Integrating content on Asian and Asian American Studies in the context of Social Welfare Policy and Practice
Kushmand Rajendran, Social Science, Human Services & Criminal Justice Department, Borough of Manhattan Community College, CUNY
I teach Human Services 101, a course in which students learn about social problems and methods for working with individuals, groups and communities. This class aims to help students better understand the historical background in which the U.S. social welfare system developed and explores the impact of poverty, inequality and stereotyping in various settings for social work. Using content on Asian American studies provided an excellent opportunity to illustrate the social, historical and contemporary context of poverty, discrimination and perceptions of immigration on social welfare policy and practice.
The social welfare system in the U.S. has been influenced by the English Poor laws which divided people into ‘deserving’ and ‘undeserving’ poor. Traditionally, those who are perceived as deserving of help have been older, long-time residents of a geographical area who have contributed to society, along with those who are unable to work due to a temporary disability. The system was designed to exclude those who were thought to be choosing not to work and those who had newly migrated to an area – a precursor to contemporary residency requirements which determine eligibility for most welfare programs. Readings on Asian American studies provided a great opportunity to illustrate the ‘spacialized’, racialized, criminalized and ‘other-ized’ nature of poverty. As illustrated in Dr. Eric Tang’s book, ‘Unsettled. Cambodian Refugees in the New York city Hyperghetto‘, poverty is more likely to exist in certain spaces which are systematically deprived of resources; spaces towards which more recent immigrants tend to be shunted and then isolated. Poverty is also criminalized and ‘other-ized’ with the portrayal of immigrants as those who illegally abuse public benefits while there is not enough to go around among ‘law-abiding’ citizens. Readings and discussions of Dr. Tang’s book provided the often untold narratives of immigrants and Asian Americans and helped students understand the problems with a welfare system that forces immigrants towards low wage jobs while failing to address their needs or acknowledge their contributions. Themes for discussion that emerged using this book included stereotyping of Asian Americans, the value of youth organizing and the problems with lack of youth engagement, behavioral change using social welfare policy: the carrot and stick approach and its limitations, the lack of mental health treatment especially for oppressed sections of society, alliances between immigrant and minority groups, the desensitization of social workers to the needs of their clients, and value of cultural competence. Students could connect with these themes and in future semesters I hope to devote more time to fully explore these topics.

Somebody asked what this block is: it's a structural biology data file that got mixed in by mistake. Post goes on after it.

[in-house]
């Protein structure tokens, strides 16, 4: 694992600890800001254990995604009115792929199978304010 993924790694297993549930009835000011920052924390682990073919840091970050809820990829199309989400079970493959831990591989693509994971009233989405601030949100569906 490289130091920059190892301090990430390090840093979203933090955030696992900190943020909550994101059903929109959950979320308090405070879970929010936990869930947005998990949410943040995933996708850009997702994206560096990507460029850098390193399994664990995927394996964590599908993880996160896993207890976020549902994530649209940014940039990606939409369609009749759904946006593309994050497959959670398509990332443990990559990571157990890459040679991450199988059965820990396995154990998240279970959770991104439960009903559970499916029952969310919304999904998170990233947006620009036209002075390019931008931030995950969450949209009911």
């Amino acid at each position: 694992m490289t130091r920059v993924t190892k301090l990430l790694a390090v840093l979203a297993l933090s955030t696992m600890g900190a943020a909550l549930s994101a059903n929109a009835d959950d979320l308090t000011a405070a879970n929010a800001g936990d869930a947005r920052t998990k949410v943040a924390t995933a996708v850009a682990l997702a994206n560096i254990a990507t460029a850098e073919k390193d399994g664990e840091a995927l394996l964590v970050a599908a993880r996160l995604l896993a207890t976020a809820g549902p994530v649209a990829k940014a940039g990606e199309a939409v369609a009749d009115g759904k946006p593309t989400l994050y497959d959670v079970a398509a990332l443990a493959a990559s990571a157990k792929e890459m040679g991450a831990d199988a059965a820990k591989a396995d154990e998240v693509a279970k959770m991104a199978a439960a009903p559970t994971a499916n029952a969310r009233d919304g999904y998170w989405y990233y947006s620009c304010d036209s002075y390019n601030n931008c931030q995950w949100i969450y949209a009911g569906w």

A number of other class activities emerged from the discussions and readings during the workshop on Building Asian American studies across the curriculum. I conducted a writing exercise which involved students visualizing what social welfare should look like in an ideal society. This helped discuss the role of equality, diversity and systems of care for less privileged sections of society. Another writing exercise on whether poverty is a result of individual failing or a result of systemic failure and discrimination promoted a great deal of reflection and discussion on the role of personal versus societal responsibility in determining people’s well-being. Using a quantitative approach to illustrate contentious research on immigrants and their use of public welfare helped tear down some myths: such as that about immigrants draining public welfare benefits from the more ‘deserving’ native born households; and the myth that those who get public welfare tend to splurge money on wasteful expenditures. In addition, discussion, videos and role plays on assimilation, integration and culturally competent practice were helpful in integrating students’ knowledge into their future practice. Using the video on ‘A class divided‘ we discussed the impact of discrimination and stereotyping of different ethnic groups on their sense of self. A handout on how to deal with the consequences of discrimination was also helpful to a number of students who shared their experiences with discrimination. These exercises and readings made my classes more relevant to the lives of students and constituted the first steps towards integrating Asian American studies into human services classes.